Don’t be tired with your sleep

A lack of sleep has and too much sleep has also been associated with early death.

It really put us in a no-win situation with much confusion.

Poor quality sleep (whether it’s too much or too little) can create for a many health problems ranging from:

Insomnia

Depression

Cardiovascular disease.

Here are some things to avoid for a good nights rest

—Not drinking alcohol before bed

-Avoiding late night technology

Sleeping in a colder room

Poor Alarm Clock Management

Who wakes up after a seemingly great night of sleep and still feel exhausted? It happens more often than you think. Most people arbitrarily set their alarm for when they need to wake up(makes sense, don’t you think?).

What you really should do? A good sleep is not the length of sleep but by the number of complete sleep cycles you enjoy,

When sleeping, 5 different cycles occur, with the final phase being REM sleep-The dream phase.

During phase 1 your vital signs are closest to being awake, and during stage 4 you’re in your deepest sleep, with your heart rate and blood pressure dropping by as much as 30 percent. Each 5-phase sleep cycle lasts about 90 minutes.

So what happens when you wake up during your deep sleep? It’s probably how you feel every Monday. Tired. Exhausted. Trouble to concentrate. This is known as sleep inertia, and a study published in the Journal of the American Medical Association found that morning grogginess could be a bigger impairment than not sleeping all night.

Your solution is timing your sleep so that you don’t wake up during the wrong portion of a sleep cycle. A good rule of thumb is aiming for 7.5 or 9 hours of sleep per night. If you must sleep less, sleeping 6 hours might prove to be more restful than 7 because you’re more likely to wake up in the first phase of sleep as opposed to a jarring alarm in the middle of your REM sleep. Now it’s starting to make sense.

Eating Right Before You Sleep

While you might know eating carbs at night isn’t a bad thing, it’s important to know when you should have them. Eating too close to your sleep can offset the benefits of a carbohydrate- based meal because after you eat, a protein called “c-peptide” is created to help insulin do its job and store nutrients.

Small problem: This c-peptide is linked to lower levels of melatonin, the hormone that helps you sleep.

Night snacks will interfere in your overall sleep quality, so it’s better to sleep 1-2 hours after your last meal.

The Vitamin D Paradox

You probably know Vitamin D as the “sunshine vitamin” and for it’s numerous health benefits. So why are all these doctors prescribing Vitamin D tablets? These days, you’ll be hard pressed to find a doctor that won’t prescribe Vitamin D, especially during the winter.

But not having enough Vitamin D in your system can also cause sleep problems and daytime sleepiness. That was the findings of scientists at Louisiana State University who discovered the link between low Vitamin D and people with sleep problems—and we’re not just talking about some restless. Lack of vitamin D could be linked to sleep disorders, such as insomnia or sleep apnea.

Naturally, you might assume that you should pop a few Vitamin D pills before you go to sleep, but that would actually harm your sleep.

Remember, Vitamin D is produced in sunshine, meaning it’s an indicator of light and daytime. Taking Vitamin D decreases melatonin levels. In some experimental trials, taking Vitamin D at night decreased REM sleep and the number of hours in night-time slumber. Your best bet is to supplement with Vitamin D first thing in the morning or during the afternoon. Research shows that a safe dosage is between 2,000 and 4,000 IU, preferably from Vitamin D3.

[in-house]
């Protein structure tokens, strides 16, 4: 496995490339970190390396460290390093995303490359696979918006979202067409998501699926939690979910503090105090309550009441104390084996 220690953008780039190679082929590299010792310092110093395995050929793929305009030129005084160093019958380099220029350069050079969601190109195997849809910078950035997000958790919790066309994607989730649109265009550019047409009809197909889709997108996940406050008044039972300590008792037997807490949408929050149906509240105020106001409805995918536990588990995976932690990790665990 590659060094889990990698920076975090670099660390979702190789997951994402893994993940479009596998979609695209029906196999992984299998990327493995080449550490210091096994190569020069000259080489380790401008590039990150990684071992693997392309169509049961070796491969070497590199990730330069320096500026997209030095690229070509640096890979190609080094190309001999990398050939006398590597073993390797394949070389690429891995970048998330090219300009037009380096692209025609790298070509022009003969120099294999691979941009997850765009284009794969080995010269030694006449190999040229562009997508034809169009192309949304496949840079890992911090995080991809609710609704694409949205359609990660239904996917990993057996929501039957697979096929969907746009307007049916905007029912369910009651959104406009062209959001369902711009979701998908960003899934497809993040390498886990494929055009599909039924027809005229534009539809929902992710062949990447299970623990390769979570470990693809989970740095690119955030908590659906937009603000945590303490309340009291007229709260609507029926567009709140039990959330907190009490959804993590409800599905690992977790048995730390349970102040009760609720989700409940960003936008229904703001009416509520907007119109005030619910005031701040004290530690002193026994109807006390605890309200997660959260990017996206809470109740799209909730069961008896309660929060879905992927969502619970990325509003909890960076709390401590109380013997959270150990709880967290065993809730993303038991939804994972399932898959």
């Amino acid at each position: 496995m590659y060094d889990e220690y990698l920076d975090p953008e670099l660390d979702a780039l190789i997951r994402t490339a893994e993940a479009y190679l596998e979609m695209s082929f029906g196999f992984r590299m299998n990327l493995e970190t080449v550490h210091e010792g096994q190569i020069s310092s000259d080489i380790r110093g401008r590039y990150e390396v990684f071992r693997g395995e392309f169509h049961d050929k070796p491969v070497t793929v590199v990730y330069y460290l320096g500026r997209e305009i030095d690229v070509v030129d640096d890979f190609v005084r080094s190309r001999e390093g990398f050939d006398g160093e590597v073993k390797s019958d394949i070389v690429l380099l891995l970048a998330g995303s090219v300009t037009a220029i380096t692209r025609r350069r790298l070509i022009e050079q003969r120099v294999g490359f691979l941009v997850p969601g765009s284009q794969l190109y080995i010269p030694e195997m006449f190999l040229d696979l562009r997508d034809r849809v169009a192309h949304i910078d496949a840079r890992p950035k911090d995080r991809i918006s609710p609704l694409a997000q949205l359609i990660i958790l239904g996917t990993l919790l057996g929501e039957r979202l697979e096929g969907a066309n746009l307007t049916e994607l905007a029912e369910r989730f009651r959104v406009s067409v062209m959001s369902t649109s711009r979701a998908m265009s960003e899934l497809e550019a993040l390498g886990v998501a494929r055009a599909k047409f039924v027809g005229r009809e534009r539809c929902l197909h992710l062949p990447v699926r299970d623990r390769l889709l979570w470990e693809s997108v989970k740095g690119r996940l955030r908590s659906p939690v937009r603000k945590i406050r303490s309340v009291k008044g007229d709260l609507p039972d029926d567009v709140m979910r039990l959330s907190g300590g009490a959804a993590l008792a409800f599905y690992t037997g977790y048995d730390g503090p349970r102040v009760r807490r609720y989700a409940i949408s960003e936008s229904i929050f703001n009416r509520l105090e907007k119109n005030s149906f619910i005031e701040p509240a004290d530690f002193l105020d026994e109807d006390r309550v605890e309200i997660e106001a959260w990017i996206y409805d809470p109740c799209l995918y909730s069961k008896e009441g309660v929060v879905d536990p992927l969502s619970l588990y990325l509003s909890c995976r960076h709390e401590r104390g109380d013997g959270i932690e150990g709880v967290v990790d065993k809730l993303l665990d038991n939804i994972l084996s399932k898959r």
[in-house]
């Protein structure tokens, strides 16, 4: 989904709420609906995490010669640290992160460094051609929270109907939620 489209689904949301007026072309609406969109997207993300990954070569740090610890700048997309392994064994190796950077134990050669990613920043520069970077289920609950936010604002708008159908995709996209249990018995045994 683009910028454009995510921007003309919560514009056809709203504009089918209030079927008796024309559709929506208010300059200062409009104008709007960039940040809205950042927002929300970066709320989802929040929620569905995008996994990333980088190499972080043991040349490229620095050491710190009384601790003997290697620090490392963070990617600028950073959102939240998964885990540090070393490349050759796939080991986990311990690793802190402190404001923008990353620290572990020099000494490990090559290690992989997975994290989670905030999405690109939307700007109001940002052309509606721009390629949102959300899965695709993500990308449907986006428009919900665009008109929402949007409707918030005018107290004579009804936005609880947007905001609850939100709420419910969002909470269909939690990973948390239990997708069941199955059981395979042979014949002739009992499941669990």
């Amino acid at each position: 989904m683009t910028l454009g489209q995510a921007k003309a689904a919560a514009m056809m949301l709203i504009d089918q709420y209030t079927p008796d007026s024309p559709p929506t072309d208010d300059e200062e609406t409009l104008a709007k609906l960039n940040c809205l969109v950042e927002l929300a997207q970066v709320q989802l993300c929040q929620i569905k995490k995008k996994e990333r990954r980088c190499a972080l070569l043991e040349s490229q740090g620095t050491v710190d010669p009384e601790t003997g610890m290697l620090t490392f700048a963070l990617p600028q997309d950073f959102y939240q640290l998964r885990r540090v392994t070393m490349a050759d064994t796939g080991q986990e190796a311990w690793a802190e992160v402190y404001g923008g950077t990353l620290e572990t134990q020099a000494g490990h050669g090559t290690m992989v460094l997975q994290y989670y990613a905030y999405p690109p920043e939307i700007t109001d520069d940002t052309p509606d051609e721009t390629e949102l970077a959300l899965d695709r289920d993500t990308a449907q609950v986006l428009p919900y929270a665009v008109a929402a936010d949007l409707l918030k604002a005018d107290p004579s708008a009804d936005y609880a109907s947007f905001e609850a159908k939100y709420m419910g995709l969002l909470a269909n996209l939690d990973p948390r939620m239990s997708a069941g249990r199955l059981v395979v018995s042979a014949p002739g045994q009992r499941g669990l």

The Sunshine-Sleep Effect Just because you take Vitamin D doesn’t mean you should stop going outside. Sleep is a result of your natural circadian rhythms, which are reactions to knowing when you should be awake and when you should be asleep.

Think about it: The reason you’re supposed to turn off electronics before you sleep (a common sleep disturbance), is that those electronics emit blue light, which is similar to the light you’re exposed to during daytime. The blue light tricks your body  into thinking that it’s daytime, which will disrupt your natural production of melatonin, harming your ability to sleep.

But your ability to fall asleep is dependent your body knowing that it’s time for bed. When the sun is out, you need to see it. It builds a more natural daytime circadian cycle of light, meaning that when it’s dark your body is more prone to fall asleep naturally, without any aids, pills, or noise machines.

To create a longer daytime circadian cycle—and thus triggering a quicker release of melatonin when it’s dark—try to see experience sunlight as early as possible in the early morning, such as going for a quick walk or step outside after you awaken.

The Hydration Equation

Good hydration is an essential component of your health, but too much drinking before you sleep can severely disrupt a restful night of sleep, and even cause a disorder known as nocturia. Remember, you sleep in several cycles throughout the night. And when you need to go to the bathroom, it can disturb the most restful periods of sleep making you restless.

Your body is designed to hold your need to go for about 6 to 8 hours. But as we age, this ability begins to decline becomes of hormonal changes. So your best bet is create better practices that will help you sleep through the night regardless of your age.

Start by trying to remove liquids at least 1-2 hours before you sleep. And then, make sure that you try to make smarter drink choices. Beverages like coffee or tea can trigger a great need to go. And while a little alcohol might appear to help you sleep faster, it will wake up you up sooner and keep you up, as it’s a powerful diuretic.